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God, democracy and Trump

To the Jacobeans, a monarch was appointed by, and thus got their power directly from, God. A king's authority derived directly from religion; to the Jacobean mind, a king sat directly below God. Yet the idea of a leader being elected by the people negates any need for god. Democracy is therefore atheistic: a leader gets power from the people, not god. Why is America so religious, then? And why is the role of president apparently becoming more and more kingly? The american revolutionaries thought that a country should be ruled for the people, by the people; yet the president seems to currently be worshipped like a monarch, by some at least. Trump especially seems to think he has been created king, regularly refers to God in his speeches, and seems to think he should be venerated.

It strikes me as odd that a country which was apparently created to escape the rule of a monarch should now effectively have created it's own. And a country which has religious freedom written into it's constitution should now be so insanely christian that some of it's citizens have began to dispute the fact that the world is spherical. Americans prise their democracy, yet the notion of democracy is fundamentally atheistic. Would that not contradict America's increasing - and increasingly worrying - religiosity? To me, this seems a fundamental paradox at the heart of the modern american state: it seems to yearn for a king, a central autocrat in charge of everything and capable of putting everything right.

Of course, this only applies to certain americans. Others see trump for the joke he is. Reading Michael Wolff's book it is becoming clear just how fucked up the situation is over there: the nation is being lead by a man who is essentially a child, capable of only the most simplistic thought processes and driven by basic gut reactions. Most educated americans, including many Republicans, realise how farcical the situation is; yet Trump is being presented to working class americans as a kind of everyman ruler - someone outside of the university-educated bourgeois currently branded as a type of elite. Thus Trump is simultaneously a king and an everyman, an once an 'ordinary Joe' and an all powerful executive, citing God and deriving power from him. Through this charade he is becoming increasingly worshipped by ultra-conservative fundamentalists, whose numbers and influence are rising. It has reached the point where Trump supporters believe his word over any other source of information, even when faced with undeniable evidence. Anyone who criticises Trump is automatically viewed as an enemy; the president's word taken by his supporters as sacrosanct. Mainstream Media is thus 'fake news', unfairly criticising a great president.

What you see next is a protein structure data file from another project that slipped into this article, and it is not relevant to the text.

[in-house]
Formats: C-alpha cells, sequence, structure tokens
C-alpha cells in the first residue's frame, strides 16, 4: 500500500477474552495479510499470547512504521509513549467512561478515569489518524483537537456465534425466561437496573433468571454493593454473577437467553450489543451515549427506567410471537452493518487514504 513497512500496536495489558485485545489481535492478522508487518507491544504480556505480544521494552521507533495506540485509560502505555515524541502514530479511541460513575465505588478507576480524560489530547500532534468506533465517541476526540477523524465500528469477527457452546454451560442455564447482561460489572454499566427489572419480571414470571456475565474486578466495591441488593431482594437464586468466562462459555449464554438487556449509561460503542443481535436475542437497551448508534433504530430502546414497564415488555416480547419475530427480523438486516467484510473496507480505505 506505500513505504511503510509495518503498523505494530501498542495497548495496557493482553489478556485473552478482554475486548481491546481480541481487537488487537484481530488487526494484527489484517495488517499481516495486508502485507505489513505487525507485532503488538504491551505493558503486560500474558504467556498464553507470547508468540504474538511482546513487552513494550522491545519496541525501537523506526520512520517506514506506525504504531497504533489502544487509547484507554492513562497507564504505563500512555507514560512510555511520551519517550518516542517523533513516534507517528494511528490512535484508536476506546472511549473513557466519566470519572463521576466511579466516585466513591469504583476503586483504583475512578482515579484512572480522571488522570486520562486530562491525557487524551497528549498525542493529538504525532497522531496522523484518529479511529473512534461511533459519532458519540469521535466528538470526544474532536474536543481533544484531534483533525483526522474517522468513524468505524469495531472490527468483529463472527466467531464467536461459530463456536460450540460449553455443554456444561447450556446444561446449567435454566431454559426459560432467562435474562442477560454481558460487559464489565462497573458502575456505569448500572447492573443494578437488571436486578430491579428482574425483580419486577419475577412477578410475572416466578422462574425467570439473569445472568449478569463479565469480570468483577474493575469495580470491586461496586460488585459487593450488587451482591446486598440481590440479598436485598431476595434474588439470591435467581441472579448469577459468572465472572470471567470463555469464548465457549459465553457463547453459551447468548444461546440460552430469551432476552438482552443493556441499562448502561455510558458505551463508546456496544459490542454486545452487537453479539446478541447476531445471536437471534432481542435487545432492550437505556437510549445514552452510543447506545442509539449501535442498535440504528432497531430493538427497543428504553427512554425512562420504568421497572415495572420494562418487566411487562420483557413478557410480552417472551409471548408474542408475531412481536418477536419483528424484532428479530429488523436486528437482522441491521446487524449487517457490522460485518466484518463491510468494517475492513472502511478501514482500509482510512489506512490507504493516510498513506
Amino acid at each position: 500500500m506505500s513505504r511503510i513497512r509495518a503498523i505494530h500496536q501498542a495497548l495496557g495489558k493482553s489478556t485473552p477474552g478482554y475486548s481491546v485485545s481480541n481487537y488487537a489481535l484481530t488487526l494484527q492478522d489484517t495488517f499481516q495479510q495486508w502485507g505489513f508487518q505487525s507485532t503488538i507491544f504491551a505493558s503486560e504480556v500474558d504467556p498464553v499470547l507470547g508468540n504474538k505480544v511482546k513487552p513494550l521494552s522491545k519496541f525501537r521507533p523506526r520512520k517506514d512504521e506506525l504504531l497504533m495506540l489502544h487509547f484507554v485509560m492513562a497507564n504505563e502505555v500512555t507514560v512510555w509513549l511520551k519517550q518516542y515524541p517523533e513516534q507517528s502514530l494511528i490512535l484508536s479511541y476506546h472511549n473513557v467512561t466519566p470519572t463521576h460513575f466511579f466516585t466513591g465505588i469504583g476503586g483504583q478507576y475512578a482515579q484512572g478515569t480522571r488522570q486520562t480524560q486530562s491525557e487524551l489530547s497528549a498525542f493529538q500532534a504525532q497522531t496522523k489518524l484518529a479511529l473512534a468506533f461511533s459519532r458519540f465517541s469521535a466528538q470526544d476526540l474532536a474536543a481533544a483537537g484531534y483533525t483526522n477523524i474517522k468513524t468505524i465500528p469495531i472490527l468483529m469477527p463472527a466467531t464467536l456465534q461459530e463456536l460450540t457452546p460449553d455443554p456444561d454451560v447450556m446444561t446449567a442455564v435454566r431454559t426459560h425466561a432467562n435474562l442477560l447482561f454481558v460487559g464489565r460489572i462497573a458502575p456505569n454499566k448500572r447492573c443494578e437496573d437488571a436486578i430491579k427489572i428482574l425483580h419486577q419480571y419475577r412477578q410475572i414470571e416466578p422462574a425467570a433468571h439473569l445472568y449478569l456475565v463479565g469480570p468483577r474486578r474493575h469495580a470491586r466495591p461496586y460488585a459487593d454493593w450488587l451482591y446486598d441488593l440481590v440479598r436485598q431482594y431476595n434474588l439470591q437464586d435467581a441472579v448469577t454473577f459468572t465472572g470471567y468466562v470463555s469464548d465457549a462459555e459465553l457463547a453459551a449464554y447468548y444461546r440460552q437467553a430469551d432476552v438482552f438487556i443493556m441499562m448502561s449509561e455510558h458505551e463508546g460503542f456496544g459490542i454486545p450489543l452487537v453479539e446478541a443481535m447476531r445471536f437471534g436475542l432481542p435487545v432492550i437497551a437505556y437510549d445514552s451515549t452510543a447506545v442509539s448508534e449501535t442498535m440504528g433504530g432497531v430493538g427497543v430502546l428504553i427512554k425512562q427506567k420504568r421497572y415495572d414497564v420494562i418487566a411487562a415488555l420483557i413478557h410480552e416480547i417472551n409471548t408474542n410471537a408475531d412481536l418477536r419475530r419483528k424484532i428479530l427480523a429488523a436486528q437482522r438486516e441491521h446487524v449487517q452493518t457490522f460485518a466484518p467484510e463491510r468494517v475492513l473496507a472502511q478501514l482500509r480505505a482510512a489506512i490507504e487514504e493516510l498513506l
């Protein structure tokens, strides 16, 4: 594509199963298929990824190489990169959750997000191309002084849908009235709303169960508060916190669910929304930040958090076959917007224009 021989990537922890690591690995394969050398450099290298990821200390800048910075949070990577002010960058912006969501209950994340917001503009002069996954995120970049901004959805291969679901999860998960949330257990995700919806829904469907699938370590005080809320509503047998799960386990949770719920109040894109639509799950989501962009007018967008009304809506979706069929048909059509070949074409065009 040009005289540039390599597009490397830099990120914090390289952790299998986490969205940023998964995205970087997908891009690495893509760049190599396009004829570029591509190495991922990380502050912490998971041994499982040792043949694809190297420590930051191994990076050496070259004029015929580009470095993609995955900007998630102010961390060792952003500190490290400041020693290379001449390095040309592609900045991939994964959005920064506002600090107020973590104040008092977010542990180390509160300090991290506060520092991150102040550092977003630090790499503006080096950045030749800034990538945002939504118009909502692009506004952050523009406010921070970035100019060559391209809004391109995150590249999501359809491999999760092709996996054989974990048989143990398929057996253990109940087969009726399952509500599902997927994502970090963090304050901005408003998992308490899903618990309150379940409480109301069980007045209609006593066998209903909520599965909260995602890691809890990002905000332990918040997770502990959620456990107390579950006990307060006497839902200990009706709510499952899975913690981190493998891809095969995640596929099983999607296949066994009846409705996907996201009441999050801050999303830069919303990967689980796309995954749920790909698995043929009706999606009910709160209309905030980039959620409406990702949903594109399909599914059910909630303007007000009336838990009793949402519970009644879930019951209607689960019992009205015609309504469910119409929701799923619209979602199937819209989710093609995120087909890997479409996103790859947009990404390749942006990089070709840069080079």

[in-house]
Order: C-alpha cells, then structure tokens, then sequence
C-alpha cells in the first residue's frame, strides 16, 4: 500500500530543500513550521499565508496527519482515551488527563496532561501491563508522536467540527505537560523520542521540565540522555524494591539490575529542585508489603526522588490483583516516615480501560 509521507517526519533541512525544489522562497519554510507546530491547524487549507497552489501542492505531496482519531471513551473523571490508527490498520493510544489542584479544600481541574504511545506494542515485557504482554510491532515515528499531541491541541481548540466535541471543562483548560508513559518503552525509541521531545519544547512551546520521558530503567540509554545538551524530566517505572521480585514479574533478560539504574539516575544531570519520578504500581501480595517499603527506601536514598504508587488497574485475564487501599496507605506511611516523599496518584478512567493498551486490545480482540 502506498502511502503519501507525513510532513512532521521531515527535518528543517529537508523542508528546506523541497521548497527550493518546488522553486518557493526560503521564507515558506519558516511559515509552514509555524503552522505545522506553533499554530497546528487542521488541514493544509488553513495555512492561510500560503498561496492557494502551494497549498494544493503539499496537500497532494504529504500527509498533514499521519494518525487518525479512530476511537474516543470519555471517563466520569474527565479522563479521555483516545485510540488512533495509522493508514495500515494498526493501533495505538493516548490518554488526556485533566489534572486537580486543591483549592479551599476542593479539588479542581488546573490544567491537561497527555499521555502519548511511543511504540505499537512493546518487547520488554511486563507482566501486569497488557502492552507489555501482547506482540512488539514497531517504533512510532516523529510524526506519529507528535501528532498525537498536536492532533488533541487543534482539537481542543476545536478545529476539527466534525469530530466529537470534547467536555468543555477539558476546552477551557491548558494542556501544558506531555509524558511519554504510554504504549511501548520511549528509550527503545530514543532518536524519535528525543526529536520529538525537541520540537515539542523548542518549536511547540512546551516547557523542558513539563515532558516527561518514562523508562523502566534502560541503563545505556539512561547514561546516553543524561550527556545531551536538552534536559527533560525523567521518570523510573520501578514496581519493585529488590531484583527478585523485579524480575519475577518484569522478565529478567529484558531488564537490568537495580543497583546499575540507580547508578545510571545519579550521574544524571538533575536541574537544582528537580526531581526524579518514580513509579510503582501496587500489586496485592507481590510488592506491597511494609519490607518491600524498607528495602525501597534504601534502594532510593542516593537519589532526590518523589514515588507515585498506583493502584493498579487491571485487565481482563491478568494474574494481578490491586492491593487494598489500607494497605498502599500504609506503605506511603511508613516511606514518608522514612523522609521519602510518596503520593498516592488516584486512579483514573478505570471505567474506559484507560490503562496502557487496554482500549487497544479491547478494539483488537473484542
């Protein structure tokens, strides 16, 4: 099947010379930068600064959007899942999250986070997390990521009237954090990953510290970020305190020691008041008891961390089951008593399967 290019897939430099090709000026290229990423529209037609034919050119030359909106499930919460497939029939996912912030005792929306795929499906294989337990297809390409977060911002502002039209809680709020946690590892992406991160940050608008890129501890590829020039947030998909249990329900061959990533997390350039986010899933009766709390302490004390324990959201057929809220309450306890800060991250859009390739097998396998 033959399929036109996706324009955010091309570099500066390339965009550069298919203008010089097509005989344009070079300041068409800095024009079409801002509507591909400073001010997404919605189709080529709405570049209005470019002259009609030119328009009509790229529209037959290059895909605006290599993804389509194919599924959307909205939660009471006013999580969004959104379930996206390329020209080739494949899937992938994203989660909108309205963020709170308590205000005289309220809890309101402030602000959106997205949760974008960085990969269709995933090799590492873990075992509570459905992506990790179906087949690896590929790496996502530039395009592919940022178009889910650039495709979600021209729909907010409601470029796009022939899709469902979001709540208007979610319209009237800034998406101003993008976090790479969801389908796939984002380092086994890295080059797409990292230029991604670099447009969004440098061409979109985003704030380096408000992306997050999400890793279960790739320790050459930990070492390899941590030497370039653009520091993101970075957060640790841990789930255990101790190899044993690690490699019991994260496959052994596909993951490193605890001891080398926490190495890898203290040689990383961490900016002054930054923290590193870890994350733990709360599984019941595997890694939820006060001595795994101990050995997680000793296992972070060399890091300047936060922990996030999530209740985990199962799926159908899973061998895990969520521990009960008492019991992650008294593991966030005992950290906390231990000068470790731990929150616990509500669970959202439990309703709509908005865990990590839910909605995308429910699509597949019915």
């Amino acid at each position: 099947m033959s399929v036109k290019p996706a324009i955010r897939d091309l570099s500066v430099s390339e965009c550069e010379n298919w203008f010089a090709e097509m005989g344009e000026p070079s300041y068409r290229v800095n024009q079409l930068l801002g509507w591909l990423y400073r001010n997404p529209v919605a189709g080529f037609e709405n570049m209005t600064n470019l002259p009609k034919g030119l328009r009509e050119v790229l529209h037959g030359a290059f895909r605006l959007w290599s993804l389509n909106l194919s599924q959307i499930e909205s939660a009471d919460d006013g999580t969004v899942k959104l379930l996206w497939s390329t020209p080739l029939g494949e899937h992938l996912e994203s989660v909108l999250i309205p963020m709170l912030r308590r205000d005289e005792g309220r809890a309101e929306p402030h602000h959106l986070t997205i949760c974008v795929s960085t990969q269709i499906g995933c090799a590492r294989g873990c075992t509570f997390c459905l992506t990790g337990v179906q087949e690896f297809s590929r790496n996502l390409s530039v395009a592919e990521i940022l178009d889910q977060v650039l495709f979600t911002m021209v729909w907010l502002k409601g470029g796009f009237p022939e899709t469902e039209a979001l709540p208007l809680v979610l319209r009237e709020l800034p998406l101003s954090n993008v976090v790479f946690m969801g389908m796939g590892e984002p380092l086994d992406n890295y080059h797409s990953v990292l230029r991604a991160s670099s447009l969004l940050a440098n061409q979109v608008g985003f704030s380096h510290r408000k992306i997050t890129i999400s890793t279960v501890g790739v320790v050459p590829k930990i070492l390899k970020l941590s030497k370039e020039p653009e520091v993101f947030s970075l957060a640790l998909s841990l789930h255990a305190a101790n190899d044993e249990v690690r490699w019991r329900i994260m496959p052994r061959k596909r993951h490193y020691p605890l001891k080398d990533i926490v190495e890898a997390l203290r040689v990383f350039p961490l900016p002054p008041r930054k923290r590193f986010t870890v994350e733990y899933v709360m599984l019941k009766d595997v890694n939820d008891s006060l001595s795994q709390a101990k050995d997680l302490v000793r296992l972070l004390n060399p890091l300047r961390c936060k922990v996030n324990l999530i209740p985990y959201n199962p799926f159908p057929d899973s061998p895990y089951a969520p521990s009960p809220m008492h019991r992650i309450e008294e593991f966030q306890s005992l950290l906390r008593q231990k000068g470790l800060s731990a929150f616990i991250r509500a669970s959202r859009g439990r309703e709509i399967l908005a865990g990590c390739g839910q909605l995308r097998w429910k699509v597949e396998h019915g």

What worries me is where all this is headed. Others have noted the increasing parallels between trump and the European fascist movements of the thirties. There too we saw men purporting to represent ordinary, working class people gradually taking more and more power until they became dictators. While I doubt Trump personally has the intellect to achieve such a status, as I wrote yesterday, there are powers behind his throne whom I suspect would love to get their hands on such an all-powerful puppet. Reactionary conservatism combined with religious fanaticism is a heady mix which leaves the door open to strong authoritarian figures, eager to grab - or be used to grab - more and more power until, before you know it, it's too late. Either way, I very much doubt this was what the American founding fathers had in mind.


[Edited 19/01/2018 at 15:41:00 - Added a bit ]
[Edited 19/01/2018 at 19:13:24 - added a bit]

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